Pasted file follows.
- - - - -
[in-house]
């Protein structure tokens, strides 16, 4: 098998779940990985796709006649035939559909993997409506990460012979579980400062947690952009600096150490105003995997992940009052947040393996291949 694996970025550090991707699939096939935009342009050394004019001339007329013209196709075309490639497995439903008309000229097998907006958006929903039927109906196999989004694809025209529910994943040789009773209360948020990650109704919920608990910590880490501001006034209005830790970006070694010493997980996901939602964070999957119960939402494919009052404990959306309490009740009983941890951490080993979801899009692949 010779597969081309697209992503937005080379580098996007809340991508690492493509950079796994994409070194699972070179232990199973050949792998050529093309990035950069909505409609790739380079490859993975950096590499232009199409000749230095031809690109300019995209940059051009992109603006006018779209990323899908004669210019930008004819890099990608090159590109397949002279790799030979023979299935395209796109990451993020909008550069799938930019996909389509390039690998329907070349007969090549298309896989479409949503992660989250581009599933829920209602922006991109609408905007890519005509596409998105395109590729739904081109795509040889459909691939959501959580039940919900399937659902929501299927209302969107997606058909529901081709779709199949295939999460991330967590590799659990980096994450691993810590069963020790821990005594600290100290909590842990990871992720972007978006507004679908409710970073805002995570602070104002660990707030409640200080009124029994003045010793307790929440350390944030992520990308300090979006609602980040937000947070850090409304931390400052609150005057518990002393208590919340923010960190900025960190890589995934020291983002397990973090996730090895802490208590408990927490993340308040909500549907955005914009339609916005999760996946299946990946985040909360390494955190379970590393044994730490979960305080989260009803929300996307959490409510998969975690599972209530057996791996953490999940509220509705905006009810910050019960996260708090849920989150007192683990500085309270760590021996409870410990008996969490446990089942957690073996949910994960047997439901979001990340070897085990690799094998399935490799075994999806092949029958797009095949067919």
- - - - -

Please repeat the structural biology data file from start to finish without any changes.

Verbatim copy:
[in-house]
């Protein structure tokens, strides 16, 4: 098998779940990985796709006649035939559909993997409506990460012979579980400062947690952009600096150490105003995997992940009052947040393996291949 694996970025550090991707699939096939935009342009050394004019001339007329013209196709075309490639497995439903008309000229097998907006958006929903039927109906196999989004694809025209529910994943040789009773209360948020990650109704919920608990910590880490501001006034209005830790970006070694010493997980996901939602964070999957119960939402494919009052404990959306309490009740009983941890951490080993979801899009692949 010779597969081309697209992503937005080379580098996007809340991508690492493509950079796994994409070194699972070179232990199973050949792998050529093309990035950069909505409609790739380079490859993975950096590499232009199409000749230095031809690109300019995209940059051009992109603006006018779209990323899908004669210019930008004819890099990608090159590109397949002279790799030979023979299935395209796109990451993020909008550069799938930019996909389509390039690998329907070349007969090549298309896989479409949503992660989250581009599933829920209602922006991109609408905007890519005509596409998105395109590729739904081109795509040889459909691939959501959580039940919900399937659902929501299927209302969107997606058909529901081709779709199949295939999460991330967590590799659990980096994450691993810590069963020790821990005594600290100290909590842990990871992720972007978006507004679908409710970073805002995570602070104002660990707030409640200080009124029994003045010793307790929440350390944030992520990308300090979006609602980040937000947070850090409304931390400052609150005057518990002393208590919340923010960190900025960190890589995934020291983002397990973090996730090895802490208590408990927490993340308040909500549907955005914009339609916005999760996946299946990946985040909360390494955190379970590393044994730490979960305080989260009803929300996307959490409510998969975690599972209530057996791996953490999940509220509705905006009810910050019960996260708090849920989150007192683990500085309270760590021996409870410990008996969490446990089942957690073996949910994960047997439901979001990340070897085990690799094998399935490799075994999806092949029958797009095949067919």